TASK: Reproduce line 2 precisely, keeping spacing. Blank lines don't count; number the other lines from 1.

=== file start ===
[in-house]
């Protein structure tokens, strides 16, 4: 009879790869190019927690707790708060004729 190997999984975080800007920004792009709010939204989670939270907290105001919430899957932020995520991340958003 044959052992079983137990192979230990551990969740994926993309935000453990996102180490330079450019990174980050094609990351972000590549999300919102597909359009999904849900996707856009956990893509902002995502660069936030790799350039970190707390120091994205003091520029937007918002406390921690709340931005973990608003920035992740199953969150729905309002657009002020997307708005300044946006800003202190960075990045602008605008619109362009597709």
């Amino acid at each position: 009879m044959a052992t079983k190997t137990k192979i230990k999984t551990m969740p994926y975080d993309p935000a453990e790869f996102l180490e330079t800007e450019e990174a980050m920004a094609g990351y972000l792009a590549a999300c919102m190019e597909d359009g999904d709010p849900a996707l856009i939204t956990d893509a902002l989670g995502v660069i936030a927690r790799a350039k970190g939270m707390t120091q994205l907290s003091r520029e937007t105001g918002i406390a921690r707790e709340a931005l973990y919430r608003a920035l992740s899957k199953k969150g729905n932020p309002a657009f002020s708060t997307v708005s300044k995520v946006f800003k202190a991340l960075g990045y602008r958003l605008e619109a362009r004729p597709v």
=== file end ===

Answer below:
């Protein structure tokens, strides 16, 4: 009879790869190019927690707790708060004729 190997999984975080800007920004792009709010939204989670939270907290105001919430899957932020995520991340958003 044959052992079983137990192979230990551990969740994926993309935000453990996102180490330079450019990174980050094609990351972000590549999300919102597909359009999904849900996707856009956990893509902002995502660069936030790799350039970190707390120091994205003091520029937007918002406390921690709340931005973990608003920035992740199953969150729905309002657009002020997307708005300044946006800003202190960075990045602008605008619109362009597709």